Word chains are not just a fun activity but a powerful instructional tool deeply rooted in the science of reading. It is an essential component of your reading group. It is a great way for students to practice phonetic patterns, manipulate sounds in words, and read words. Chaining is also a quick and easy activity that students love!
WHAT IS CHAINING?
So, what exactly is chaining? It’s a sequence of words built by changing one sound at a time. It’s a fantastic way for students to practice phonetic patterns, manipulate sounds in words, and improve their reading skills. Imagine starting with a simple word like “at” and transforming it into a whole chain of words like cat > cot > hot > hat > pat > pan > an.
WHEN TO CHAIN
Now, let’s talk about when to use chaining. If you’re a classroom teacher, it can be a great warm-up or word work activity before diving into a decodable text. And if you’re a reading specialist or interventionist, you can incorporate chaining into specific interventions for your students. It’s versatile and adaptable to various teaching contexts.
The beauty of chaining lies in its simplicity and flexibility. You can use a variety of materials to facilitate this activity. Some options include whiteboards, magnetic letters, or cut-up letters. I’m a fan of the blue and red letters and foam magnetic letters available on Amazon.
HOW TO CHAIN
Step 1: Choose the skill: The chains you choose depend on your students and their needs. Ideally, the words in the chains will follow a specific pattern that students will find in the text they are reading (ex. short a, digraphs, silent e words). If you are using chaining as an intervention, the student’s skill gap should be the pattern. If you need a free Reading and Writing Assessment to find your starting point, grab one here.
Step 2: Gather your materials.
Step 3: Ask the student to make a word, for example, “cat” Have the student tap each letter and say the sound” c-a-t”. Then they can run their finger underneath and say the word “cat.”
Step 4: Tell the student to change a sound so that “cat” says “cot” and repeat step 2. Repeat these steps until you have done 7-10 word chains.
- When chaining, it is important to only change one sound/spelling at a time.
- Make sure you say that they are changing a sound not a letter.
- Do not tell the student what letter to change. You can prompt them to tap the words again to check their work if they make a mistake.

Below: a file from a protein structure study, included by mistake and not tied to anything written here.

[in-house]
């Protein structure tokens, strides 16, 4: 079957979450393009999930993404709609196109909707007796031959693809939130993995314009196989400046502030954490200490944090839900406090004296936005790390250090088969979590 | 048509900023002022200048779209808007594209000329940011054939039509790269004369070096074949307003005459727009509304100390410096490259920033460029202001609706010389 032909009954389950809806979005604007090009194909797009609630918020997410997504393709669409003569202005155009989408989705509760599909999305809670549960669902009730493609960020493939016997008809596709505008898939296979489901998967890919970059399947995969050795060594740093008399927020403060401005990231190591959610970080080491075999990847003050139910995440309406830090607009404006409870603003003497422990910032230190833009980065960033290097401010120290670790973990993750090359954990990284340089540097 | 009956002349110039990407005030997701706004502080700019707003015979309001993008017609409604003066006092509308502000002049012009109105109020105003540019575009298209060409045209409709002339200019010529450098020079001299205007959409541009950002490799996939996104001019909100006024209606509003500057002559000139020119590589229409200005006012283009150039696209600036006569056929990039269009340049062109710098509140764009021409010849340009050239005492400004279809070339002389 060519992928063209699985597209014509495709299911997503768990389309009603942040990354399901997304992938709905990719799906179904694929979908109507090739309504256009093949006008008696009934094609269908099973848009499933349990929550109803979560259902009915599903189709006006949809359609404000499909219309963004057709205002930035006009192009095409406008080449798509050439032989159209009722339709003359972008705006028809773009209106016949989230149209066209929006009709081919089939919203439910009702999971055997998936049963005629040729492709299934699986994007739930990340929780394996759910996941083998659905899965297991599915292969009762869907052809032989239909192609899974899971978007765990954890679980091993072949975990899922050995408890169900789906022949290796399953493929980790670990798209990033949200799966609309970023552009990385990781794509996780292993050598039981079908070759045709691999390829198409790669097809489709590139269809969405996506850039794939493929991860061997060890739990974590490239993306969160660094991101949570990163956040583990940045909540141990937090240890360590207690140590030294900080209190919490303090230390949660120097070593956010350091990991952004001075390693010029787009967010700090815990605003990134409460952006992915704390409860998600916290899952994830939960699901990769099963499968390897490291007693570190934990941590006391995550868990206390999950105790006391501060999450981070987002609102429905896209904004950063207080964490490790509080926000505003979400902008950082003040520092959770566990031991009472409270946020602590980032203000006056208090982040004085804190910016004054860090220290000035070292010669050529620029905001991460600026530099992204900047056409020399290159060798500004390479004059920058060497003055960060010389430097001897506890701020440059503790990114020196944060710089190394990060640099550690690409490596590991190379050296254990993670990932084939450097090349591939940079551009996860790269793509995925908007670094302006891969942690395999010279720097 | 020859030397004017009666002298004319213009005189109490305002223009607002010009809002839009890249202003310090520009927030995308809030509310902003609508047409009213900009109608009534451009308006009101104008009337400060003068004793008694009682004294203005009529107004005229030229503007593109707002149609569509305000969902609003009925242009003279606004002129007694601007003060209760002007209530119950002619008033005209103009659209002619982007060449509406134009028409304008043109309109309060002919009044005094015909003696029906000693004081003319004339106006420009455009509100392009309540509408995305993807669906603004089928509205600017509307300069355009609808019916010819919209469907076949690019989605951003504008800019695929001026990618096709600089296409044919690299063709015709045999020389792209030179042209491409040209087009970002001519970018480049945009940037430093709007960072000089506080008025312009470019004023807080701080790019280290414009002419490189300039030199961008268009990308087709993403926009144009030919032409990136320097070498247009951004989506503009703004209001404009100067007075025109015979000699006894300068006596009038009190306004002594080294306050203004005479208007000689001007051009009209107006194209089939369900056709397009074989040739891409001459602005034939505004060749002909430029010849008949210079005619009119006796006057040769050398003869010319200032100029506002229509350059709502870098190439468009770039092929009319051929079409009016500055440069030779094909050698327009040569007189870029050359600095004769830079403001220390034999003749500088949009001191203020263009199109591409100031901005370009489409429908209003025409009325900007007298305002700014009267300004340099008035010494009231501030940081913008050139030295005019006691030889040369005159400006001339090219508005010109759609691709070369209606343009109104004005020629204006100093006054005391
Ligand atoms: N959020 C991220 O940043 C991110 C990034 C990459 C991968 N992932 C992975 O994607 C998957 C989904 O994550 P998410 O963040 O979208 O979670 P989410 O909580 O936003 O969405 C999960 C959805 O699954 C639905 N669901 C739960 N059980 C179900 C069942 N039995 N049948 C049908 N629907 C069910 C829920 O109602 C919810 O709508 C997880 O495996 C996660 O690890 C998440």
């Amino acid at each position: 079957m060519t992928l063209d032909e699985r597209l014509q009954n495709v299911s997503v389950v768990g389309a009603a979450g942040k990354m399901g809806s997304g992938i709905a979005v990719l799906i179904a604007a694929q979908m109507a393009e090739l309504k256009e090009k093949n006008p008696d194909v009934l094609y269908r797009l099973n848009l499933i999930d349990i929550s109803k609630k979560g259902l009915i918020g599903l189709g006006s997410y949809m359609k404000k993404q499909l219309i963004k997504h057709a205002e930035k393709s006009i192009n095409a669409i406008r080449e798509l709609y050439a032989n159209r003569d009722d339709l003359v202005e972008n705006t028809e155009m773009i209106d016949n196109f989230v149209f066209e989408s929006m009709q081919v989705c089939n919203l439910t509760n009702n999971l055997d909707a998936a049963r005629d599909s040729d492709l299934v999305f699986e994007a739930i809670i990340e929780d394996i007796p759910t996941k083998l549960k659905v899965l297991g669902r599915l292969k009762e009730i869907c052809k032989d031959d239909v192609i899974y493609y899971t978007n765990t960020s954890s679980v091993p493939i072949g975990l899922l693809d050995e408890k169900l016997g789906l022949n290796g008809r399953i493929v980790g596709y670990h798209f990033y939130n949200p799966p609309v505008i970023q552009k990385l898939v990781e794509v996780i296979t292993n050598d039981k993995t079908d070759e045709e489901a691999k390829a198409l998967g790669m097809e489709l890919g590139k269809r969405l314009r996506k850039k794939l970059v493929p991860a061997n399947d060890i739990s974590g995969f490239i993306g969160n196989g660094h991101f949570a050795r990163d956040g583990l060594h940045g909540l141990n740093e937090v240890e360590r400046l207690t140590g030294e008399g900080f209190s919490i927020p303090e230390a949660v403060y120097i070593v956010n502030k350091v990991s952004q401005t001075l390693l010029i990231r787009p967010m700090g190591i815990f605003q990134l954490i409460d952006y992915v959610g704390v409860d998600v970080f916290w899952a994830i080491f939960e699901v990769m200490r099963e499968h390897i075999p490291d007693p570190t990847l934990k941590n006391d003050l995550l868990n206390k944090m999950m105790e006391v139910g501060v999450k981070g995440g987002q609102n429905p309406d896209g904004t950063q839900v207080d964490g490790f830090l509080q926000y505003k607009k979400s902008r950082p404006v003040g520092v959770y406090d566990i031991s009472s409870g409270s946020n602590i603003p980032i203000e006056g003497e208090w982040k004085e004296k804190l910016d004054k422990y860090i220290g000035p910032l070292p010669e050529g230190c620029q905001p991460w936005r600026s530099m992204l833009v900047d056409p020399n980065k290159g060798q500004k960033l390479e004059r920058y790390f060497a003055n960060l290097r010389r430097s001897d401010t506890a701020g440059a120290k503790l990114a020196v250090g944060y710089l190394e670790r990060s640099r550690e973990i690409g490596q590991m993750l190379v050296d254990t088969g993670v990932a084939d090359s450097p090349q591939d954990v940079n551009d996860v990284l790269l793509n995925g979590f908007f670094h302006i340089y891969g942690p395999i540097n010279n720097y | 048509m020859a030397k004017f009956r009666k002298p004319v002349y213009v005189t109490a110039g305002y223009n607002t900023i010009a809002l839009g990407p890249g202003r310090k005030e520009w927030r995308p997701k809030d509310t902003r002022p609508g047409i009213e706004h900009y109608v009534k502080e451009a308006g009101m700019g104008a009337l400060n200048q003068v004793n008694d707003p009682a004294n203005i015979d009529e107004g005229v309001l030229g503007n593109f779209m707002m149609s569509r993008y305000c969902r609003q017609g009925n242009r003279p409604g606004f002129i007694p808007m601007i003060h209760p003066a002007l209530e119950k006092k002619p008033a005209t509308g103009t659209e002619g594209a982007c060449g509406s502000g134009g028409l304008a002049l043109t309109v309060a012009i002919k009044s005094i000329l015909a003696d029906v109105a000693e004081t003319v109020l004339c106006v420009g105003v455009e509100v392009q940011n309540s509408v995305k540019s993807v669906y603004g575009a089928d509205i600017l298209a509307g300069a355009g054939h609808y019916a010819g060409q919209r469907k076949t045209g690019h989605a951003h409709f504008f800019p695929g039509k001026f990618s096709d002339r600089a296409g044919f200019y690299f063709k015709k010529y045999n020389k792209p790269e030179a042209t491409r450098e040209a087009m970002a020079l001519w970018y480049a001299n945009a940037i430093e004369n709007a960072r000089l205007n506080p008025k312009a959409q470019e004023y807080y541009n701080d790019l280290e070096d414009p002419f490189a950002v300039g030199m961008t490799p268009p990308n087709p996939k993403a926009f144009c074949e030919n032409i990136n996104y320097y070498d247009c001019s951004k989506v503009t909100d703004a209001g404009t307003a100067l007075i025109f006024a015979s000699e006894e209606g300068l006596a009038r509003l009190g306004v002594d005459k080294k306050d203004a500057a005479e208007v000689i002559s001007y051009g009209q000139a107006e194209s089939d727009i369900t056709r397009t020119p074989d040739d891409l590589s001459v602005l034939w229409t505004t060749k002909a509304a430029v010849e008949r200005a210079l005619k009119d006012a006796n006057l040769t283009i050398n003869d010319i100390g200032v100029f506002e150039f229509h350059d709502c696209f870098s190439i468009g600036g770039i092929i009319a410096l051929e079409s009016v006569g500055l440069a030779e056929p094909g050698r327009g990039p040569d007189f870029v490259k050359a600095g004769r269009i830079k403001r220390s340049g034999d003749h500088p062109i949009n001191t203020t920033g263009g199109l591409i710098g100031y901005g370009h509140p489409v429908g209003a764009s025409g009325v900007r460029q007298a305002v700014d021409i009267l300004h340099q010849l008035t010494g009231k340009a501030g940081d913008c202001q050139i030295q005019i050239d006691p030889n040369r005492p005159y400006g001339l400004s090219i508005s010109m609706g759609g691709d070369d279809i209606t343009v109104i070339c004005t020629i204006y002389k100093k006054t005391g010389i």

There are three ways to change the word.
- Change a sound: “Change a sound so that cot says hot”
- Adding a sound: “Add a sound so that at says cat”
- Deleting a sound: “Take a sound away so that pan says an”
Supporting Long Vowel Chaining with Silent “e”
If you are working on long vowels with a silent e, below is a picture of a trick we use at my school when having students chain. It is a great cue that the vowel will need to say its name and that the silent e does not make a sound.
HOW TO TEACH CHAINING
It is important to explicitly teach students how to chain. I made this presentation to use with students as a mini-lesson so I could model the steps of chaining before we did it together for the first time. It was extremely helpful! I have it for you (for FREE) in three different formats: PowerPoint, Google Slides and a Video. Click here to grab them all!
NOW IT IS YOUR TURN!
- I have a variety of resources to help you get started with word chains! These comprehensive interventions have a list of word chains integrated into each lesson. The pattern follows target skills and additional step build on students’ knowledge of the specific phonetic pattern.
- If you are unsure what skill your students need to focus on, check out these free reading and writing assessments.
- Loving the foam letters? Grab them from Amazon!
- Lastly, if you’re wondering how to incorporate chaining effectively into your reading group, check out “How to Plan the Perfect Reading Group.” It includes an overview of the essential components (including chaining) for a successful intervention plan.
Incorporating word chains into your lessons provides students with a hands-on and engaging experience that strengthens their phonological awareness, phonics knowledge, word recognition, vocabulary, fluency, and even their spelling and writing skills.
PIN FOR LATER
This blog may contain some affiliate links, meaning I might earn a small commission if you decide to make a purchase through those links. It’s my way of keeping the blog up and running while providing you with valuable content. Your support is greatly appreciated!